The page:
My Latest Column: Base-Broadening as an Instrument of Conservative Tax Reform

In my experience, it is never a good sign when Ramesh Ponnuru disagrees with you. But earlier today, Ramesh made the case that base-broadening tax reform is a political non-starter: eliminating the exclusion of employer-provided health insurance from income and payroll taxes would be extremely disruptive, though reforming it is desirable; the tax preference for capital income is, as Alan Viard has argued, “imperfect, but useful“; the mortgage interest deduction is politically sacrosanct; the tax credit for children is best understood as “as a partial corrective to other federal policies,” e.g., the fact that parental investment in the human capital investment of the next generation is treated less favorably than other forms of investment; the charitable tax deduction is a very good thing; and while there is no strong case for the state and local tax deduction, politicians representing high-tax jurisdictions will fight it vigorously.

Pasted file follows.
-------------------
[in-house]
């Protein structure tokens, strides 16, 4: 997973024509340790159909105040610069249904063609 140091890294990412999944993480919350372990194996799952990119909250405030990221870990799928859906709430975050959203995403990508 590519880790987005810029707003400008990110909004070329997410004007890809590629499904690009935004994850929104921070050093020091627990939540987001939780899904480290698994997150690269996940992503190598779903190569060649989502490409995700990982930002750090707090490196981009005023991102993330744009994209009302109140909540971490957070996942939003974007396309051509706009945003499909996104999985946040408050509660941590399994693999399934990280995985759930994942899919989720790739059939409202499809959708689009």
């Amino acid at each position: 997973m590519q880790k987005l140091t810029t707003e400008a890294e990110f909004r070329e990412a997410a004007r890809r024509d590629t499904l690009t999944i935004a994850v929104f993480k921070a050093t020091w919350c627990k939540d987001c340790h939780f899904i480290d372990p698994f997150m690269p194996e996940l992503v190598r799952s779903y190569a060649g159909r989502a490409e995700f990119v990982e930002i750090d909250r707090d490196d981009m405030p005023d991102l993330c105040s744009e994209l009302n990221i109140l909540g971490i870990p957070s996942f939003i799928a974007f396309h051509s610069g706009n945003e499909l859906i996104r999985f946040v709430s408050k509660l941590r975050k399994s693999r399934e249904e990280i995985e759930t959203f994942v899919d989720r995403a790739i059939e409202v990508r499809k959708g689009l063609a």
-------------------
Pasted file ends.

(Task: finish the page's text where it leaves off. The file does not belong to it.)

My latest column, in contrast, argues that there are a number of base-broadening measures — eliminating the state and local tax deduction, shrinking the mortgage interest deduction, curbing the tax-exempt status of municipal-bond interest, and overhauling the charitable tax deduction to make it more valuable for non-filers and somewhat less valuable for high-earners — that would advance conservative policy goals and that might prove politically advantageous. Substantively, I don’t disagree with much of Ramesh’s analysis, but I think that tweaks to some of the most popular tax expenditures could yield significant long-term benefits, including political benefits.

Reihan Salam — Reihan Salam is executive editor of National Review and a National Review Institute policy fellow.

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